MINNESOTA, USA — In science, it's all about data and numbers, projections and forecasts.
For years, the models predicted that fewer vehicles on the road would lead to less air pollution, but testing out that theory wasn’t easy, — until COVID came along.
"COVID kind of provided a test case — kind of a ‘what-if scenario,’” Minnesota Pollution Control Agency meteorologist Nick Witcraft says.
In a strange way, the lockdowns of 2020 provided the perfect way to test out this theory because suddenly there were fewer vehicles on the road.
The question then became: Would this theory pan out?
"Well, initially when everyone had to stay home because of the lockdowns, we saw some reduction in nitrogen dioxide,” Witcraft explains.
"In Minnesota, I would say it was maybe a 5% to 10% reduction.”
Nitrogen dioxide gets released into the air through combustion, mostly engines like the ones in cars and trucks.
In other parts of the United States, like California and New York, Witcraft says the reductions were much higher than what we saw here in Minnesota because there are more cars driving on the road.
This reduction was even higher overseas, in countries like India and China.
"China there was an even more drastic reduction. The reductions there would have been to the orders of like 50% or 60%,” Witcraft says.
"You know, in India or China, you definitely would have noticed it."
But unfortunately this reduction didn't last long.
"The nitrogen dioxide actually returned to pretty much normal levels,” Witcraft explains.
Witcraft says he and many experts did expect the levels to go back up a little once the lockdowns were lifted, but they didn’t expect to see the numbers fall back to where they were before the pandemic started.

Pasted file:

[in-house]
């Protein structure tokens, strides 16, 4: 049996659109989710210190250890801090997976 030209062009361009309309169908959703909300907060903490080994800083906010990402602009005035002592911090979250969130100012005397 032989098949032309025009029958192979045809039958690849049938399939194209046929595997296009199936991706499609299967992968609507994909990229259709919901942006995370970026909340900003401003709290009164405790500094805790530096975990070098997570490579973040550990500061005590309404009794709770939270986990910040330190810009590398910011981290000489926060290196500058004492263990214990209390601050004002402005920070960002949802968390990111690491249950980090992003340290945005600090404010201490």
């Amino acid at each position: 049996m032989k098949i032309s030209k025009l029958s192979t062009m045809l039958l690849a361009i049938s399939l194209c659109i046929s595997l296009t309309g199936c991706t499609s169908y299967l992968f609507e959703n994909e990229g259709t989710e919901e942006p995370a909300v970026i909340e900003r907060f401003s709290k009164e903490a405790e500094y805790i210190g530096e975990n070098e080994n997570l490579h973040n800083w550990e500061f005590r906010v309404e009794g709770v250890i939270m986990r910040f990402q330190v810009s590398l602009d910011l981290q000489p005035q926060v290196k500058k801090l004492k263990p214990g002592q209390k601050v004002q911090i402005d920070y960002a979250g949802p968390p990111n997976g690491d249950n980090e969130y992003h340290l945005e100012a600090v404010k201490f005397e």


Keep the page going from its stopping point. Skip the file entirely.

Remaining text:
"It actually was a little surprising to see it bounce back all the way to pre-COVID levels,” Witcraft says.
Because so many people are still working from home.
But Witcraft says we've also seen more people traveling and going on road trips, which could have an impact.
Shipping and supply chain issues could also be a factor.
Even though the numbers are back to where they were here in Minnesota, Witcraft says the reduction we did see shows how human behavior can make a difference.
We just have to commit to it.
"A single person on their own has a very minimal effect on air quality, but collectively, if everyone took those steps to drive less, or maybe make their next purchase a hybrid, or plug in or an electric vehicle, that's going to have an impact."
Scientists are still collecting data from this current Covid wave, which could also have an impact on air quality.
A lot of companies have recently decided to go back to working from home, so there's a chance we could see some lower levels in the coming weeks.
But again, experts say it's up to us to keep those low by changing our driving habits long term.
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